Assault on Academic Freedom at OSU

Yoshie Furuhashi furuhashi.1 at
Tue May 9 11:06:28 MDT 2000

Date: Tue, 9 May 2000 10:44:49 -0400
To: Ed.Ray at
From: "Keith M. Kilty" <kkilty at>
Subject: Assault on Academic Freedom at OSU
Edward J. Ray, Provost
203 Bricker Hall
190 North Oval Mall
Dear Ed,
I am deeply concerned about the future of academic freedom at the Ohio State
University. In the "Message from the President" that we received dated May 7,
there were statements that indicate that central administration has decided to
dictate to faculty what and how and where they may teach. I have already brought
my concerns to the attention of President Kirwan, but the message also carried
your name. In addition, there was an article in today's Dispatch that raises
further alarm.
According to The Dispatch (May 9, 2000, p. B2), "In a full-page advertisement
yesterday in The Lantern, the OSU student newspaper, students were told to
expect classes to meet 'in a normal fashion' and were asked to contact vice
provosts 'if you feel that your instructors are not respecting your right to the
education for which you have registered and paid.'"
I am shocked. Is central administration beginning a witch hunt to identify
dissenters? I don't know what else I can conclude from this assault on academic
freedom and due process. How will such complaints be handled? Do students have
to identify themselves? If accusations are made against faculty for not
"respecting the rights of a student to the education for which they have
registered and paid," will faculty then be given the names of accusers? Will
faculty be given an opportunity to defend themselves? What is the intent of this
statement, other than fear and intimidation of the many people on this campus
who do not support central adminstration's position on the strike?
I teach a GEC course titled "Minority Perspectives" (Social Work 300) where I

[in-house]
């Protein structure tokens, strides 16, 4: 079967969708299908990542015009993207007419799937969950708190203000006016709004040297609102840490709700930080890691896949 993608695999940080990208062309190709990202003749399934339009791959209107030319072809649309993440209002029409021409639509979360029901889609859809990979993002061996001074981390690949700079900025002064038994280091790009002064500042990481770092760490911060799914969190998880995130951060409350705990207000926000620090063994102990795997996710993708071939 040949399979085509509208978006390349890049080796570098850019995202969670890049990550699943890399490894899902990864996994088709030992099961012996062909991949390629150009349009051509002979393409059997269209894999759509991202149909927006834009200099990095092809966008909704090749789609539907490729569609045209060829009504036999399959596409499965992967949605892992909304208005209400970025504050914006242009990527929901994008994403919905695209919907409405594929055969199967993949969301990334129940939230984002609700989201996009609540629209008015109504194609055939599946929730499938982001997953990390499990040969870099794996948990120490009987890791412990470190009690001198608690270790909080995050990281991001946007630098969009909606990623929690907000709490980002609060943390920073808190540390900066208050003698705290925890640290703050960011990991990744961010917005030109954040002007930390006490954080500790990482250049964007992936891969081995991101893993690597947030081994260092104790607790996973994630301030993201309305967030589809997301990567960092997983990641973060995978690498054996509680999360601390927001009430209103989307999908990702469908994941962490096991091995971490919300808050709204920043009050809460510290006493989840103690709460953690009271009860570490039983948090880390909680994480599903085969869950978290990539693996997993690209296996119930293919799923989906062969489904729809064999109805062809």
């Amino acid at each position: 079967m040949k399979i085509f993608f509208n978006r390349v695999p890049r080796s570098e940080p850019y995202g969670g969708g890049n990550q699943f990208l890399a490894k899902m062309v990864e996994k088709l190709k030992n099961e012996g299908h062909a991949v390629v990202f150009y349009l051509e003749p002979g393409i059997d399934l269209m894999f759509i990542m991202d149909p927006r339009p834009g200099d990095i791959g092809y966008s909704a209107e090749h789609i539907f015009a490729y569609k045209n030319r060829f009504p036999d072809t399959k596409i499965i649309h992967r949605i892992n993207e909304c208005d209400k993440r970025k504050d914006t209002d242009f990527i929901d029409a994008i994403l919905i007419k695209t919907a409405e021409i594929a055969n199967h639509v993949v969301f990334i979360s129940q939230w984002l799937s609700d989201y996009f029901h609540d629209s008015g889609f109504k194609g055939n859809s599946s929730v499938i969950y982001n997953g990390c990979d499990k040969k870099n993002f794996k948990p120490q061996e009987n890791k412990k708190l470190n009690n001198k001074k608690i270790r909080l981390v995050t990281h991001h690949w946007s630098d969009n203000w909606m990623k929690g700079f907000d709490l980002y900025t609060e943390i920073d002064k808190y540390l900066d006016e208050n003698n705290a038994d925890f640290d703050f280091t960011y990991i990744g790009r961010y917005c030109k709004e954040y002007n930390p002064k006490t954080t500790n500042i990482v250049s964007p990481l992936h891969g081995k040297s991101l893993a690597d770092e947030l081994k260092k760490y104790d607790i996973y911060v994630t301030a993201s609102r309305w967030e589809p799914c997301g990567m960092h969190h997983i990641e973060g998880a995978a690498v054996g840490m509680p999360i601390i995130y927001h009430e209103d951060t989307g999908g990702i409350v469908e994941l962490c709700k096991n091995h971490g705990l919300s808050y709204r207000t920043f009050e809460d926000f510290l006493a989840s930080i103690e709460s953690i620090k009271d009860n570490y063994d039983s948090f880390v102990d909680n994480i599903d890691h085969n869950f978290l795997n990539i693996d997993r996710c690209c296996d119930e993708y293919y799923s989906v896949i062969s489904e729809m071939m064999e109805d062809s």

get complaints (i.e., accusations) from students that I am anti-white and
anti-male. Others feel that I do not give proper credence to "creationism,"
since I do not consider it legitimate science. When values and beliefs are
challenged, especially around issues such as race or gender or sexual
orientation or biological determinism, some people have difficulty in dealing
with that and will respond with complaints, often anonymously. I do not take
such complaints seriously, although I encourage students to raise their concerns
in class where we can have an open discussion. Unfortunately, many are not
willing to do so; rather, they prefer to make complaints against people behind
their backs.
Now it appears that central administration is deliberately fostering a
McCarthy-like atmosphere of hostility and fear and intimidation to silence
disagreement. I hope that is not the case. Academic freedom and due process are
fundamental principles of academic life, especially in the classroom. How can we
develop and maintain a quality curriculum if we must contend with a system where
students are encouraged to make complaints because they feel they are not being
respected? That is a broad and nebulous position that central administration
advocated in yesterday's Lantern.
This is a sad day in the history of the Ohio State University. Is the goal of
central administration to divide and conquer? To pit students against faculty?
Students against staff? Faculty against staff? To create an atmosphere of fear?
To deny academic freedom and due process? I sincerely hope not.
A great institution of higher education must be committed to academic freedom
and due process, to fostering an atmosphere of open discussion, even when that
open discussion involves challenges to basic values and beliefs, even to the
positions of institutional authorities themselves.
I call on you now to stand firm for academic freedom at the Ohio State
University, to make a clear and public statement supporting and affirming the
commitment of this institution to this principle.
Keith M. Kilty
Professor of Social Work and Chair, Committee A, OSU/AAUP

Every great advance in natural knowledge has involved the absolute
rejection of authority.
- Thomas Huxley
Keith Kilty
kkilty at

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